Highlights of Sulawesi

The bizarrely shaped Sulawesi is Indonesia's fourth largest island, with a remote location in the north east of the archipelago, which served as a dominant spice trading centre for the Portuguese in the 16th Century. The island is a magnet for those seeking off-the-beaten-track adventures, a rich tapestry of cultural heritage and a seemingly endless coastline to explore. Mountain ranges and thick jungle dominate the island's interior, which have provided safe havens for rare wildlife and diverse ethnic groups to flourish.

Back to All Regions of Indonesia
Bunaken National Marine Park
Formally established in 1991, the Bunaken is one of Indonesia’s first National Marine Park covering a total surface area of 89,065 hectares of sparkling clear, warm tropical water. There are five picture postcard islands within the park’s boundaries, namely Bunaken, Manado Tua, Mantehage, Nain and Siladen. 
Cape Bira
Cape Bira is the South-eastern tip of Sulawesi, and is home to undeveloped powdery white sand beaches and clear seas teeming with coral gardens and fish. Snorkelers and divers should head out to the offshore Goat Islands which are famed for their large marine creatures, most notably the whale shark.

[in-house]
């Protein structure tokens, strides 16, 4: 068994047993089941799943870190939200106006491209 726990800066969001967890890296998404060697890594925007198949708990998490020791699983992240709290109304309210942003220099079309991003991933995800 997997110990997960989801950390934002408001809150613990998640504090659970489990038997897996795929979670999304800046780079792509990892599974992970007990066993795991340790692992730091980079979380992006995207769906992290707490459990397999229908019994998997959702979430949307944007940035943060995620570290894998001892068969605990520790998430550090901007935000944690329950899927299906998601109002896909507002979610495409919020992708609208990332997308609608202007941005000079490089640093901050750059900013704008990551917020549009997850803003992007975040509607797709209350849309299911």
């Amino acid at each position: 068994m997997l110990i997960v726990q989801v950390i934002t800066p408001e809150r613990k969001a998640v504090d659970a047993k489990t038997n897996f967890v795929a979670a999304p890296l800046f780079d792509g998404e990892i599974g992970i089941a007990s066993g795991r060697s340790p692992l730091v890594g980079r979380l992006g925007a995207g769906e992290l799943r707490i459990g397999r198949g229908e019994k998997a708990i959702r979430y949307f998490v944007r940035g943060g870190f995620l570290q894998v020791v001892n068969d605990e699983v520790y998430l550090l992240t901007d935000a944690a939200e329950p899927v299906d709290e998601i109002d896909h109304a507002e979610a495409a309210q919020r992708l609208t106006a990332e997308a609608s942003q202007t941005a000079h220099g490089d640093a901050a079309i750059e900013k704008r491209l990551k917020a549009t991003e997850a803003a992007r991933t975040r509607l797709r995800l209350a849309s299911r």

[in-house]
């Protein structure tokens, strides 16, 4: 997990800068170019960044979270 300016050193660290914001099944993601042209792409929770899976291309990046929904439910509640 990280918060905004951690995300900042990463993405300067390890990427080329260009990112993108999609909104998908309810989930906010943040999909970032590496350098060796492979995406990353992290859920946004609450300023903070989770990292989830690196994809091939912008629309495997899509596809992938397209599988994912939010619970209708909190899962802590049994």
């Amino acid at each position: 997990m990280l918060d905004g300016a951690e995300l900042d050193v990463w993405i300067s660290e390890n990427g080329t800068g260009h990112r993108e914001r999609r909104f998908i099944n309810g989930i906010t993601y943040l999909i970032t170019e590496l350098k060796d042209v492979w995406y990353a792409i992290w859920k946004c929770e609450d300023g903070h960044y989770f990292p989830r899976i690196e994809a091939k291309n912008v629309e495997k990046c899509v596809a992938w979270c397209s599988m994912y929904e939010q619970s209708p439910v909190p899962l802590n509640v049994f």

Mosque, Makassar
First settled by the Portuguese in the 16th century, Makassar grew rapidly from its early origins as a spice trading centre to become one of Southeast Asia's most important cities and the dominant trading centre of Eastern Indonesia, a position it still holds today. 
Mount Lokon, Minahasa Highlands
Sitting in the shadow of the conical shaped volcano Gunung Lokon, the Minahasa Highlands is a scenic region of North Sulawesi with an elevation of between 500m – 1600m above sea level. The temperate weather and fertile soil encourage the local community to cultivate a variety of produce. 
Floating house, Sengkang
Located in the heart of South Sulawesi, Sengkang is a busy market town with a thriving silk production industry that was once the capital of the Bugis Kingdom. The Buginese are one of the largest ethnic groups on the island who are known for their seafaring skills, and thought to have some ancestry from southern China. 
Rantepao
Tana Toraja, meaning “Toraja Land” is an area of lush farmland in southern Sulawesi’s interior that is protected by the jagged peaks of the central highlands. This sheltered location isolated the Torajan people from external influence for centuries, and their traditions and cultural beliefs are still very much alive today.